Halloween is being pushed by the retailers but it is not a traditional event in Germany. I think in the past four years we’ve had, at the most, only six or so kids Trick or Treat us…Normally I get to eat all of the candy. Thanksgiving is not a holiday here but they do have Saint Martin’s day when people gorge on roast goose, red cabbage and potatoes…Many restaurants feature the meal for two or three weeks during October. It’s more of a reason to eat goose than a real holiday or celebration except, perhaps, in the church, which, of course, I know nothing about. Most holidays in Germany are geared to religious celebrations such as Good Friday and Easter Monday, which results in a four day weekend.
    One of the really nice aspects of working for an American Embassy or Consulate in a foreign country is that we get (I got, back then) both local and American holidays….nice, huh?
    Hugs to all – Ken

  • Admin

    Ken … In many areas of the USA where there is a large German population in the community they typically have October Fest during October each year. Supposedly, the festival originated in Germany and was brought to the USA as people relocated here from Germany over the past 100+ years. In more rural areas (farming communities) it seems to be a type of harvest festival. But, the October Fest also takes place in large cities, such as Chicago and New York. So, my question is: Is October Fest a traditional event in Germany? If so, what is it a celebration of there? What takes place at the event, etc. ?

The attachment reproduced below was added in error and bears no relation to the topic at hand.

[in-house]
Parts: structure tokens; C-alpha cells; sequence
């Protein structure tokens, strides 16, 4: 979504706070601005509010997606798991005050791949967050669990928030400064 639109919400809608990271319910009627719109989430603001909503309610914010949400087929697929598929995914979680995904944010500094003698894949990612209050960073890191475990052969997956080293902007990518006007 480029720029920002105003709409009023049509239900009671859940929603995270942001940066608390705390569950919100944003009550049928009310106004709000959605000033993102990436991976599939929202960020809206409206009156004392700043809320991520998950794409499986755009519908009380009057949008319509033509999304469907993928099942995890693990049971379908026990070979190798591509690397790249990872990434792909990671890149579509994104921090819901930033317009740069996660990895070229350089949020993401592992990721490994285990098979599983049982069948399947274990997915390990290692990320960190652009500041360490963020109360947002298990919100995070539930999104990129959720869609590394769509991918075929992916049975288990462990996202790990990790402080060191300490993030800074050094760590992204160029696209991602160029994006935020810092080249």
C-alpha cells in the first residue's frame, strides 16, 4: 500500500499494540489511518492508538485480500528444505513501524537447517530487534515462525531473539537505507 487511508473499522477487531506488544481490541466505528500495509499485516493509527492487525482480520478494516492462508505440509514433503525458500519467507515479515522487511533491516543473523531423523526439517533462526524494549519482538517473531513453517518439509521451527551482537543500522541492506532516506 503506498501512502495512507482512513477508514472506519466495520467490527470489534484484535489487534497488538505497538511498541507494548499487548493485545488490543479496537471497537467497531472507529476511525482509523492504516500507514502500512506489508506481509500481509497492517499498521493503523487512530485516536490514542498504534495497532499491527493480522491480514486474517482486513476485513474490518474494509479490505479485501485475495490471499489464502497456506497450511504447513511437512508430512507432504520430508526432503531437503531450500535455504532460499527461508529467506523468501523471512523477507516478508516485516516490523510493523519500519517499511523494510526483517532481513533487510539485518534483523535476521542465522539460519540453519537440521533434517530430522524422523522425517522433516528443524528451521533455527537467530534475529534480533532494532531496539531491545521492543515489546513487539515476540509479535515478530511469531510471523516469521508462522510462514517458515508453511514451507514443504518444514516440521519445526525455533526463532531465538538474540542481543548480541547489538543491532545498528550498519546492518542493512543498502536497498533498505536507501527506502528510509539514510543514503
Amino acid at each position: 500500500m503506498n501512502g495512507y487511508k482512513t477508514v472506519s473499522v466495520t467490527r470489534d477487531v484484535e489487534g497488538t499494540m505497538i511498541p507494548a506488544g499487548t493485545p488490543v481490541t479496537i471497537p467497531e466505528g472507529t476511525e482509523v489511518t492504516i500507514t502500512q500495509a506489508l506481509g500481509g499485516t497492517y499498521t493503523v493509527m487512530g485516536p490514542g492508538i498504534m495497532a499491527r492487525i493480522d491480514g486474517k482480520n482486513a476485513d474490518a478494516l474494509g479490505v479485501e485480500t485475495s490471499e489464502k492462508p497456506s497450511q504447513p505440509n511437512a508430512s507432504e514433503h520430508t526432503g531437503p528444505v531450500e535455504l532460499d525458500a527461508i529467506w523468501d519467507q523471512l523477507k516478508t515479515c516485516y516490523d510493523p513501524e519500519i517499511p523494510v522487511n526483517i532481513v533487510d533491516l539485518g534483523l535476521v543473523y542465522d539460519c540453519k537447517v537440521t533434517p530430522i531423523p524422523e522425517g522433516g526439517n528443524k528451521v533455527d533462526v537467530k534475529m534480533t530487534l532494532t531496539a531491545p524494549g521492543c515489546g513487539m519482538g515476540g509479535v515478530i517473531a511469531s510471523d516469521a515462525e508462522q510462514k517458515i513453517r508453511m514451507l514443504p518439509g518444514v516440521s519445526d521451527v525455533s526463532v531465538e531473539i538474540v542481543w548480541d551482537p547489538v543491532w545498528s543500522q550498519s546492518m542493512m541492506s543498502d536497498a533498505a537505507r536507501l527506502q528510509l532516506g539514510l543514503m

Just curious …

    “Kind Words Go A Long Way”

  • Ken

    October Fest (which actually starts in the third week of September – don’t ask me why) is a Bavaria festival that is located in Munich but of course other towns and cities have adopted it as well. It takes place on a huge plaza in Munich and is started by a very colorful parade through the city with horse-drawn wagons and Barvarians in traditional dress. Check it out on Wikipedia. I went once but early in the day as I dislike crowds, but at mid-afternoon, the place already had its share of drunk Deutsche. The festival attracts millions of people who what to spend more than $10 for a full liter of beer and Bavarian beers is not the best. Its something one has to do if one is in Germany at the right time, but to me, its nothing special…just a huge beer bash. Ken